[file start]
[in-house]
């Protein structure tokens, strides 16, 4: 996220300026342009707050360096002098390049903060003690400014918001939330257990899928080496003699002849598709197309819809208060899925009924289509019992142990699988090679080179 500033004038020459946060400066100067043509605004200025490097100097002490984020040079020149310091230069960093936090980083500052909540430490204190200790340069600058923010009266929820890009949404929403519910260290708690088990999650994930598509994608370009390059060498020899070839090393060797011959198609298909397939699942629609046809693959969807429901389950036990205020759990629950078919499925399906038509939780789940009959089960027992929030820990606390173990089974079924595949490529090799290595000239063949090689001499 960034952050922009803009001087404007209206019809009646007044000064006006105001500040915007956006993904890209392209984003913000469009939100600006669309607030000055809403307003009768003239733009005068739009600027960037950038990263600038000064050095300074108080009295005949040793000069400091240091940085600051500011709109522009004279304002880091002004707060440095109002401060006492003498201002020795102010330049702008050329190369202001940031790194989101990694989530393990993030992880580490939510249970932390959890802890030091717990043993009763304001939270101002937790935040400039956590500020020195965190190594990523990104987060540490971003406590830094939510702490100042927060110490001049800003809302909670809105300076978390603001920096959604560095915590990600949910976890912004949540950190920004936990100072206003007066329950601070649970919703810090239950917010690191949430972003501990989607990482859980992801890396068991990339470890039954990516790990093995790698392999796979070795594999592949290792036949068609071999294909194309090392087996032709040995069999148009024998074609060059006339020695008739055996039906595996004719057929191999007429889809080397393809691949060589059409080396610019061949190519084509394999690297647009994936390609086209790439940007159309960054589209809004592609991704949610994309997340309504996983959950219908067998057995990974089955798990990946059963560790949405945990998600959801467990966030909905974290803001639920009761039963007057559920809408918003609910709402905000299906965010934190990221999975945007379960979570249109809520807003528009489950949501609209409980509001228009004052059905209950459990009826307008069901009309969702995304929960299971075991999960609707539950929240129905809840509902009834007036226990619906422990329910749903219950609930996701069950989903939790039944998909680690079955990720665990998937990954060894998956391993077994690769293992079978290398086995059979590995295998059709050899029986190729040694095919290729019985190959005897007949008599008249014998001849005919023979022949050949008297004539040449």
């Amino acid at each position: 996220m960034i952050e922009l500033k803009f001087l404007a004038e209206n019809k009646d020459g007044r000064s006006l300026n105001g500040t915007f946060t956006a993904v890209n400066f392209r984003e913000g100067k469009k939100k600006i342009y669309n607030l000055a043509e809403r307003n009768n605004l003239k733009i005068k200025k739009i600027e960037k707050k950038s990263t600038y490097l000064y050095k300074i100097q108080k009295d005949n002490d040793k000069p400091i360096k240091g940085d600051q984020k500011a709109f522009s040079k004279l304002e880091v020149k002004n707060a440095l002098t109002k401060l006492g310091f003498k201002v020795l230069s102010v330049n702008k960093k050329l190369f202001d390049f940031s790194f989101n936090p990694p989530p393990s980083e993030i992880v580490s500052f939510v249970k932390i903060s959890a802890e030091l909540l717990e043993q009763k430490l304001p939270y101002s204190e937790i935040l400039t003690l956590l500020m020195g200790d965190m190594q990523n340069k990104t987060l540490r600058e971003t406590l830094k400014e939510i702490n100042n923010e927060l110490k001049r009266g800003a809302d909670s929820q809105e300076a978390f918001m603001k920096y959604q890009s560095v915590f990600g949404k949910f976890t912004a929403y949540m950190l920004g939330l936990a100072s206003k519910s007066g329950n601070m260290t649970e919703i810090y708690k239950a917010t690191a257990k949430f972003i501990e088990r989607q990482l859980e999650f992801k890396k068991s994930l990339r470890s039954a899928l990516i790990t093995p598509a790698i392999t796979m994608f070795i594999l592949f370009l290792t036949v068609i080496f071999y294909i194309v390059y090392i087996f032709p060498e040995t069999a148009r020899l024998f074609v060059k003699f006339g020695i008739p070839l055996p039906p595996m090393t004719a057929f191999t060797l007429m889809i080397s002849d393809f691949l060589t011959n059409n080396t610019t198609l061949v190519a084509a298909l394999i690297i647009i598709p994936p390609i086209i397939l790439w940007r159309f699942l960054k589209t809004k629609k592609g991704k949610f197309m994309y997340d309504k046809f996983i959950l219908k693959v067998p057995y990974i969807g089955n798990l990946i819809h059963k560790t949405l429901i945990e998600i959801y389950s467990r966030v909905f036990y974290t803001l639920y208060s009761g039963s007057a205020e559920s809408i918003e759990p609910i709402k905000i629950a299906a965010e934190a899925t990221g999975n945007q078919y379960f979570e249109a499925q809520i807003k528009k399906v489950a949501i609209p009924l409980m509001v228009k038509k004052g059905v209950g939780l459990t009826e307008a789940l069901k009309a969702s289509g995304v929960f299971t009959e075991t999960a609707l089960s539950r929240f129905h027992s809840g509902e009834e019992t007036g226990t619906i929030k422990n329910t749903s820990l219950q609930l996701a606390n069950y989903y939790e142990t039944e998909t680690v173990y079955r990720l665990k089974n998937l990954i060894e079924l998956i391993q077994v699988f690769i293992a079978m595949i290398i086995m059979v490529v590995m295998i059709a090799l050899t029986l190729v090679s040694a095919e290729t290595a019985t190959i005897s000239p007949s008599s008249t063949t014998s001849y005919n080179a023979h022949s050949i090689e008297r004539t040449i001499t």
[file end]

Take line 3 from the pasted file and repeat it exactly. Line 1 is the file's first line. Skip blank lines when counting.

């Amino acid at each position: 996220m960034i952050e922009l500033k803009f001087l404007a004038e209206n019809k009646d020459g007044r000064s006006l300026n105001g500040t915007f946060t956006a993904v890209n400066f392209r984003e913000g100067k469009k939100k600006i342009y669309n607030l000055a043509e809403r307003n009768n605004l003239k733009i005068k200025k739009i600027e960037k707050k950038s990263t600038y490097l000064y050095k300074i100097q108080k009295d005949n002490d040793k000069p400091i360096k240091g940085d600051q984020k500011a709109f522009s040079k004279l304002e880091v020149k002004n707060a440095l002098t109002k401060l006492g310091f003498k201002v020795l230069s102010v330049n702008k960093k050329l190369f202001d390049f940031s790194f989101n936090p990694p989530p393990s980083e993030i992880v580490s500052f939510v249970k932390i903060s959890a802890e030091l909540l717990e043993q009763k430490l304001p939270y101002s204190e937790i935040l400039t003690l956590l500020m020195g200790d965190m190594q990523n340069k990104t987060l540490r600058e971003t406590l830094k400014e939510i702490n100042n923010e927060l110490k001049r009266g800003a809302d909670s929820q809105e300076a978390f918001m603001k920096y959604q890009s560095v915590f990600g949404k949910f976890t912004a929403y949540m950190l920004g939330l936990a100072s206003k519910s007066g329950n601070m260290t649970e919703i810090y708690k239950a917010t690191a257990k949430f972003i501990e088990r989607q990482l859980e999650f992801k890396k068991s994930l990339r470890s039954a899928l990516i790990t093995p598509a790698i392999t796979m994608f070795i594999l592949f370009l290792t036949v068609i080496f071999y294909i194309v390059y090392i087996f032709p060498e040995t069999a148009r020899l024998f074609v060059k003699f006339g020695i008739p070839l055996p039906p595996m090393t004719a057929f191999t060797l007429m889809i080397s002849d393809f691949l060589t011959n059409n080396t610019t198609l061949v190519a084509a298909l394999i690297i647009i598709p994936p390609i086209i397939l790439w940007r159309f699942l960054k589209t809004k629609k592609g991704k949610f197309m994309y997340d309504k046809f996983i959950l219908k693959v067998p057995y990974i969807g089955n798990l990946i819809h059963k560790t949405l429901i945990e998600i959801y389950s467990r966030v909905f036990y974290t803001l639920y208060s009761g039963s007057a205020e559920s809408i918003e759990p609910i709402k905000i629950a299906a965010e934190a899925t990221g999975n945007q078919y379960f979570e249109a499925q809520i807003k528009k399906v489950a949501i609209p009924l409980m509001v228009k038509k004052g059905v209950g939780l459990t009826e307008a789940l069901k009309a969702s289509g995304v929960f299971t009959e075991t999960a609707l089960s539950r929240f129905h027992s809840g509902e009834e019992t007036g226990t619906i929030k422990n329910t749903s820990l219950q609930l996701a606390n069950y989903y939790e142990t039944e998909t680690v173990y079955r990720l665990k089974n998937l990954i060894e079924l998956i391993q077994v699988f690769i293992a079978m595949i290398i086995m059979v490529v590995m295998i059709a090799l050899t029986l190729v090679s040694a095919e290729t290595a019985t190959i005897s000239p007949s008599s008249t063949t014998s001849y005919n080179a023979h022949s050949i090689e008297r004539t040449i001499t």